She wants to read it when it's finished.

So now I have to finish it.

And I have nothing else on my plate, until I get edits for What Mattered Most.

Which means I have no excuses.


I'm headed back to work on the thing, then.

Wish me luck.

If you hear any weird ripping noises? That's just me. Pulling out my hair. :-D


Edited to add: I think I've made progress. I spent the afternoon reading through the seven chapters I have written (about 40% of my projected word count). Then I sat, thought about where the characters were and asked, "What next?"

Started making a list. So now I have a plot list that goes up to the climax (I have an idea of what it is, but I didn't like the way my list was going there -- what I envisioned for the final scene was too similar to the ending of another manuscript. So I'll end up playing with the end, I think, but at least I have something to put at the beginning of CHAPTER EIGHT!

Wednesday, December 20, 2006

From My Inbox, From MC

I have absolutely fabulous friends, for which I am truly thankful. MC somehow manages to ground me with the simplest observations. It's mind-blowing. Like the day I was griping about money (I have discovered I have major issues in terms of money ideas, LOL), and she said simply, "I have money, but I can't call my mother anymore."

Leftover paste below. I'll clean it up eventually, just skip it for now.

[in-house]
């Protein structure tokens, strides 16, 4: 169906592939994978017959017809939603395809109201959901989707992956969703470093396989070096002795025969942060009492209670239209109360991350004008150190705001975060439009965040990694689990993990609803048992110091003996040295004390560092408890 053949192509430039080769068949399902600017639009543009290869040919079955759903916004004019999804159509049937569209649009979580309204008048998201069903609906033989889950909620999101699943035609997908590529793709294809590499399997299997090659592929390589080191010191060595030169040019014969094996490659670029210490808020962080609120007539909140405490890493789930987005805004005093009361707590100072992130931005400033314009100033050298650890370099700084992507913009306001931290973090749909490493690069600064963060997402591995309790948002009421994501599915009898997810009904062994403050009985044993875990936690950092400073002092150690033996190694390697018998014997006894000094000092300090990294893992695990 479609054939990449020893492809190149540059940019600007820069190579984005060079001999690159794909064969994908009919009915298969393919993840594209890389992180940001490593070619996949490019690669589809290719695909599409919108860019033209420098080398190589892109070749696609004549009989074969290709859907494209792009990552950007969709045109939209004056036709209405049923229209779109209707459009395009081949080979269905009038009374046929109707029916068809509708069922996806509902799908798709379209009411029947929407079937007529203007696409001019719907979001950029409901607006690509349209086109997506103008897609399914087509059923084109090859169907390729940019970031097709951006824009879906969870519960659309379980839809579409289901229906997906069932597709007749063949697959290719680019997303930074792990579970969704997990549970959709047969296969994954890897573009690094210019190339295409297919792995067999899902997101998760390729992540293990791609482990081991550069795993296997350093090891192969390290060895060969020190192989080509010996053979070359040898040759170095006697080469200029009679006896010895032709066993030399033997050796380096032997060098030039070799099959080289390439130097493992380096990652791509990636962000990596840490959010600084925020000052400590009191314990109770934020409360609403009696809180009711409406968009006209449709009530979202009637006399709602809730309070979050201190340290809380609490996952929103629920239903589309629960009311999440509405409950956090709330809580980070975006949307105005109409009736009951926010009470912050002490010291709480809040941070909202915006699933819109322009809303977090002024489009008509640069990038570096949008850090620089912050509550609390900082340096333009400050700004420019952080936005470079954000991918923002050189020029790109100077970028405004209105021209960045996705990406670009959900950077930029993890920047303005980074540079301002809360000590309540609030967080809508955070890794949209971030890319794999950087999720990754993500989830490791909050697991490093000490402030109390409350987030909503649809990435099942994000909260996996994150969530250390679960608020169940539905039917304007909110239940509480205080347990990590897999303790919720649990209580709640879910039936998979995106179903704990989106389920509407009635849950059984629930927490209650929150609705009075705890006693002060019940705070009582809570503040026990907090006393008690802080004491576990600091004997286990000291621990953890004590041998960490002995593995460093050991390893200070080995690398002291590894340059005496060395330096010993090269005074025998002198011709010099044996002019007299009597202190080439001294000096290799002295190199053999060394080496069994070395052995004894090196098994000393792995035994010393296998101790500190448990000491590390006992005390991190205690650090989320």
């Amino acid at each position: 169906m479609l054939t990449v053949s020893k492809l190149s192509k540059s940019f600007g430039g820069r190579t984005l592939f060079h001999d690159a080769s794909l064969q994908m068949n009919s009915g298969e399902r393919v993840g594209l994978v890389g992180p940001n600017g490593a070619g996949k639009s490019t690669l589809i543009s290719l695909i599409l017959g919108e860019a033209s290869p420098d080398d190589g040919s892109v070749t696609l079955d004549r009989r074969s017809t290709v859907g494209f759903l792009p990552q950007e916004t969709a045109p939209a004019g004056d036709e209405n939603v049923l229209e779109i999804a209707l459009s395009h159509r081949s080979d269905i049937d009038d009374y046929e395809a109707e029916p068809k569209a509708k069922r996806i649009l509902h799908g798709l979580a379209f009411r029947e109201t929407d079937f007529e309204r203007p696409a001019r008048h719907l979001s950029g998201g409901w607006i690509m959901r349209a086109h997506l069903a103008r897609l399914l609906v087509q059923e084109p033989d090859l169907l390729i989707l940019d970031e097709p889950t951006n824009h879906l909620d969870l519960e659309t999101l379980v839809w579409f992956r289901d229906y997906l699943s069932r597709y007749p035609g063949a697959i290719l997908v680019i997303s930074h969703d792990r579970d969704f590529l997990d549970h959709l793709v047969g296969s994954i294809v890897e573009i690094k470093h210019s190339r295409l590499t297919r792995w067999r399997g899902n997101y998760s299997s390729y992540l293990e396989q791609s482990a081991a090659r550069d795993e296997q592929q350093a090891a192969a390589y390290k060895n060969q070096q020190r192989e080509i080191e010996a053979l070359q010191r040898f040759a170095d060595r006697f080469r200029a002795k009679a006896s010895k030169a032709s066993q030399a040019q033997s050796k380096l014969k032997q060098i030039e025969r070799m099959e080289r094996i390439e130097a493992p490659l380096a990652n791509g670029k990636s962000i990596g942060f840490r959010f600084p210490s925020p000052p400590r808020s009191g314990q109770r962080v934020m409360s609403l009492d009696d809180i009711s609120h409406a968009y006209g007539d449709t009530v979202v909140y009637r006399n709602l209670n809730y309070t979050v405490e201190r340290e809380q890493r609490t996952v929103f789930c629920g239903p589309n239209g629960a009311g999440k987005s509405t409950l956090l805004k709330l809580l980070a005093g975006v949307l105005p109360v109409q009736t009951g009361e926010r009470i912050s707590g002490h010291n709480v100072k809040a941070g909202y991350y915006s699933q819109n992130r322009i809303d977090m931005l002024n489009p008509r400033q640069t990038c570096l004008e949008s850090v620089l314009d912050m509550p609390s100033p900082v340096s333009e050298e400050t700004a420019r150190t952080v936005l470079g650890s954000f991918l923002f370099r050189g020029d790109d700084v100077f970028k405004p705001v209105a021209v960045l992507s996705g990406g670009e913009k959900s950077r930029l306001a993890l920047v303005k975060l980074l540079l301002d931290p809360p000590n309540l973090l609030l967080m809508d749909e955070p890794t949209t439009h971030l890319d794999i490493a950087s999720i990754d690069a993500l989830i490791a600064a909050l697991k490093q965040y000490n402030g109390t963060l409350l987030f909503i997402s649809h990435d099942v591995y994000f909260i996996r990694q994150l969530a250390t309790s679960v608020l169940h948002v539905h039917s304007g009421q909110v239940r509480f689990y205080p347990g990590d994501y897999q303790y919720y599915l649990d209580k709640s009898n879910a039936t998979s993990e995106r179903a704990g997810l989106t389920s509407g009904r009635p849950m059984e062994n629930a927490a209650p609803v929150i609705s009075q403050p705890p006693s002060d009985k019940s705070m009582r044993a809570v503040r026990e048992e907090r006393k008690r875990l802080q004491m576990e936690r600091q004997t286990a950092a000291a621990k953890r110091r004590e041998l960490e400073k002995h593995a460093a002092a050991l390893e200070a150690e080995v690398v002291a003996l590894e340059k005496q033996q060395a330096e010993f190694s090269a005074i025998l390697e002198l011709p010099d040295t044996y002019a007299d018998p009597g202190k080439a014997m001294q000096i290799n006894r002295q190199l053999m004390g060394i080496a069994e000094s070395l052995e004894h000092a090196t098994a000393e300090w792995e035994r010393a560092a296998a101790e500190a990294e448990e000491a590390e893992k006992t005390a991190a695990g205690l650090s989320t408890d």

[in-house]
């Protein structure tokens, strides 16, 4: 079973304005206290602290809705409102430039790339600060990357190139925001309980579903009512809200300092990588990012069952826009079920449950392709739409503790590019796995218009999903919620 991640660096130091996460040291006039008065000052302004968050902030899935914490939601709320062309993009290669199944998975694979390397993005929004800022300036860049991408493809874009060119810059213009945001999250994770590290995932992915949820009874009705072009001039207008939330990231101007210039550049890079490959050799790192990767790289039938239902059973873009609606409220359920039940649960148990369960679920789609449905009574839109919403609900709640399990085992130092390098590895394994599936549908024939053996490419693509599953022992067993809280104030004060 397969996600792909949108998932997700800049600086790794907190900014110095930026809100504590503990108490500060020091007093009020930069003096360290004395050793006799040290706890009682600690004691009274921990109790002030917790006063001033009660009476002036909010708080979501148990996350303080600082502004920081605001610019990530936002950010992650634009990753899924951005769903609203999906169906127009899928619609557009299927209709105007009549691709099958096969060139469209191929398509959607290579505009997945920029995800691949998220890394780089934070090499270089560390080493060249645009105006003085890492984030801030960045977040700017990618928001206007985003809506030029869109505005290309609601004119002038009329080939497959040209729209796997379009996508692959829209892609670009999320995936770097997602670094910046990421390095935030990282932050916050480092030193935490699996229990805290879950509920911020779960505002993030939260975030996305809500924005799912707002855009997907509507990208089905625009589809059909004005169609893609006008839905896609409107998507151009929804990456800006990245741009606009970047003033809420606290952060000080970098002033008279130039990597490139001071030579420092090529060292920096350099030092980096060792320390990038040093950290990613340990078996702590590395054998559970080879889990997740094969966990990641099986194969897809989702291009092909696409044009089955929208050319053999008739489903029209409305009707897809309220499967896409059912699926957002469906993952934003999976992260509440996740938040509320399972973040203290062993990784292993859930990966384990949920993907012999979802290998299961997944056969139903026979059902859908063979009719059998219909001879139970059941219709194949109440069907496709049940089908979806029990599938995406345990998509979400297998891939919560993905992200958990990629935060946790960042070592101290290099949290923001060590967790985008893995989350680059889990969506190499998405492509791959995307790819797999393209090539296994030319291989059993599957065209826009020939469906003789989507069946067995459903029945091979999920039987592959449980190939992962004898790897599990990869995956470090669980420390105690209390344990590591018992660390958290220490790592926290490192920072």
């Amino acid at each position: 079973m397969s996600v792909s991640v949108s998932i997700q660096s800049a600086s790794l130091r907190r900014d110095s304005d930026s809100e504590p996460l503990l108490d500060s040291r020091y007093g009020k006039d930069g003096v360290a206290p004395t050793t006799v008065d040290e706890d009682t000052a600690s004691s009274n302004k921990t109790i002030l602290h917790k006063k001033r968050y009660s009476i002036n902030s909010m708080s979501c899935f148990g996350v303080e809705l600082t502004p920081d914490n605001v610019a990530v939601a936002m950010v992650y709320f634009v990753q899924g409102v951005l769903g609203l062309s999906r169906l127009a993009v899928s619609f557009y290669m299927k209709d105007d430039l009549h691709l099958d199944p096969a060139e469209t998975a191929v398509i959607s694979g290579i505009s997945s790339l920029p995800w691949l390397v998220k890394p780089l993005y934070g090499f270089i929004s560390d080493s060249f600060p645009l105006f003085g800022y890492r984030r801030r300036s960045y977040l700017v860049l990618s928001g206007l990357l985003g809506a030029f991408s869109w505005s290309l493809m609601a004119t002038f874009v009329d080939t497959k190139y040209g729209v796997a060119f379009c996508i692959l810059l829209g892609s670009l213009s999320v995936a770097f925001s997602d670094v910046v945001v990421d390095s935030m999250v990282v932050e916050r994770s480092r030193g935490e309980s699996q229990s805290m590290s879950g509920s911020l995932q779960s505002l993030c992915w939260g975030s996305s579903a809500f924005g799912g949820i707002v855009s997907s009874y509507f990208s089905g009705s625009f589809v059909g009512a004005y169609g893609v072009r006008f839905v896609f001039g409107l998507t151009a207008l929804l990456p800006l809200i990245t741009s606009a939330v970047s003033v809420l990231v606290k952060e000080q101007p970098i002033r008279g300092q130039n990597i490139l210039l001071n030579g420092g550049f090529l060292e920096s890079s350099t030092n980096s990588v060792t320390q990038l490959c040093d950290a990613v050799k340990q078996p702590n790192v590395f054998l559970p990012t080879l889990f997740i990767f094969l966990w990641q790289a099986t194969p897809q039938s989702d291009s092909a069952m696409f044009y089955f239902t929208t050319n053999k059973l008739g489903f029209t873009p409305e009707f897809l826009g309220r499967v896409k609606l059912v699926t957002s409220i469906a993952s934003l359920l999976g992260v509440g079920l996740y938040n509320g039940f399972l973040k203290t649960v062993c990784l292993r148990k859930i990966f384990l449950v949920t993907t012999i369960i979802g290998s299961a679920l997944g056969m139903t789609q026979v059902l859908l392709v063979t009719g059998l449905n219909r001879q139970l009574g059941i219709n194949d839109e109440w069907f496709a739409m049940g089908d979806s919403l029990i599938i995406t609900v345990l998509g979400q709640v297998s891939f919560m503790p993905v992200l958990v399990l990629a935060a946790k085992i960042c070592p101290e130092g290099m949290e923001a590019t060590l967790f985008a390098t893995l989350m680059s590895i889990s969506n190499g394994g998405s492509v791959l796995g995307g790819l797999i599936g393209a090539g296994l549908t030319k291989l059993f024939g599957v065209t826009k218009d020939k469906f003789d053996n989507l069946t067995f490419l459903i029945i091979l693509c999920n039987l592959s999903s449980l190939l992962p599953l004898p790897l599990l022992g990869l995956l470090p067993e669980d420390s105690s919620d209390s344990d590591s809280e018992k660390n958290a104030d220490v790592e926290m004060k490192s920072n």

Shut me up very quickly with the beautiful wisdom of that statement.

She sends me wonderful words from her "word of the day" list and passes on interesting links and tidbits and inspires me with her passion for getting kids to learn. She wows me with her passion for life.

Anyway, this was in my inbox this morning from MC, and I thought I'd share here:

A mass of Latin words falls upon the facts like soft snow, blurring theoutline and covering up all the details. The great enemy of clear language is insincerity. When there is a gap between one's real and one's declared aims, one turns as it were instinctively to long words and exhaustedidioms, like a cuttlefish spurting out ink. In our age there is no suchthing as "keeping out of politics". All issues are political issues, and politics itself is a mass of lies, evasions, folly, hatred, and schizophrenia. When the general atmosphere is bad, language must suffer.

-George Orwell, writer (1903-1950)

Tuesday, December 19, 2006

What's Worse Than Writing a Synopsis?

Writing a one sentence tagline.

And generating a list of key words.


Jumping the Shark

I don't watch a lot of television series. I used to not watch a lot of television, period, but I've gotten addicted to MSNBC's "Doc Block" and I love Court TV. (Hey, I write romantic suspense -- it's research!). I like A Haunting on Discovery. I like Mythbusters.